palisade, some said it was twenty elbows, some others that it was
fifteen; as for me, I have not measured it.






Another avenue was constructed
leading from the palace to the gate of the church of Dabra Berhan and
bordered on each side by a palisade made in such a way that the King
might be shielded from onlookers when going in or out. Nobody used
that avenue except the King, the Aqabe Saat and young pages. When our
King went to the church to receive com­munion, no canon could
enter; only the choristers, monks and priors of Dabra Libanos’45
Dabra Maryam,46 Bizan,47 Dabra Galila,48
Holol,49 Qayasa, Malago, Daraba Abaye, Saade Amba50
Waldeba, Dabra Maryam, Gerealta and Hensa Maryam as well as
other clerics whose names I do not know and who do not eat meat nor
drink wine; however on feast days, canons were invited from all
places, from Dabra Berhan, Dabra Nagnadguad,51
Yala-bash,52 Garama, Iyasus, Gemedja Bet Maryam and
Masqal; they spent the whole day at divine service, though, as I have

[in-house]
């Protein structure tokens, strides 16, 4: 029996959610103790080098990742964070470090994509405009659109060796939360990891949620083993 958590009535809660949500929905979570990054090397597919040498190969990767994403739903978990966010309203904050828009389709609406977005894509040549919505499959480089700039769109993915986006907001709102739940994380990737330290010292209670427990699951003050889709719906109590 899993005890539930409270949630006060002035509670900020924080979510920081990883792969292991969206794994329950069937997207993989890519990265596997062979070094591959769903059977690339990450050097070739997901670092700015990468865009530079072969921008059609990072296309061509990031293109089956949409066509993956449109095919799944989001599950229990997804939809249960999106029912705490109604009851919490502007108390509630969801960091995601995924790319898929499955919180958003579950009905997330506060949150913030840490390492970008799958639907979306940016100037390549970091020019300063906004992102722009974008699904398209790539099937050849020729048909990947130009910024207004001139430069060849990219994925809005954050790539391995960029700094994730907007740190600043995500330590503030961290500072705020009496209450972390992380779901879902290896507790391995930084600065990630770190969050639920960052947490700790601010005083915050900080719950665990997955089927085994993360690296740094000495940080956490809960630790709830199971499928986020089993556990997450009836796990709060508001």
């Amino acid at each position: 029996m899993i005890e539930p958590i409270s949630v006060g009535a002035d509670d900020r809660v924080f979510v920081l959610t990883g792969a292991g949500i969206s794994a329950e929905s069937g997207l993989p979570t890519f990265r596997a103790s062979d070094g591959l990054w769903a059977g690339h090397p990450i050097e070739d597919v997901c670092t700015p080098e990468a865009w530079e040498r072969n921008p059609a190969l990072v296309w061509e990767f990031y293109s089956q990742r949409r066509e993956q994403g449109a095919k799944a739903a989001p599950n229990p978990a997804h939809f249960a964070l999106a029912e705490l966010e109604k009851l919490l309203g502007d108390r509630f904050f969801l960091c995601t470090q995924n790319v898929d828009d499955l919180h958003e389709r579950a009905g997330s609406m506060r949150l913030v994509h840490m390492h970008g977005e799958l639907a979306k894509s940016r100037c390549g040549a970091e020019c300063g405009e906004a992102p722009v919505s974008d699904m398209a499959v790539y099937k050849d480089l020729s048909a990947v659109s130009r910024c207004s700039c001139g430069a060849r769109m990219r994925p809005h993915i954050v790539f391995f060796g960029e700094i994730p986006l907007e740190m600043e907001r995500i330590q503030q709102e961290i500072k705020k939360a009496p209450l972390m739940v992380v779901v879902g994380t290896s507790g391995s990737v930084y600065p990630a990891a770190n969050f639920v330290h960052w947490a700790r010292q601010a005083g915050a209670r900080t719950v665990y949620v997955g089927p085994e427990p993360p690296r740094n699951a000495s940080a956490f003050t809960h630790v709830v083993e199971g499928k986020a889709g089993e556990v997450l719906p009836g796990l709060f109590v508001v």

mentioned above, they were sent away when the time for communion
came. No one approached the Euergetes,54 except for the
Aqabe Saat, his two children called Gabra Alfa55 and Takla
Maryam,56 the head canon Gabra Iyasus57 and a
poor man called Yesehaq. On the days when the King communicated,
there was no celebration without these five. When he left, the
canons, who had spent the day in chanting, were sent for. They were
led within the precincts of the palace and were conducted to a place
situated above and towards the middle of the three tents (?).






This place was called Laelaye
Fit,58 and the tent situated below which was the place for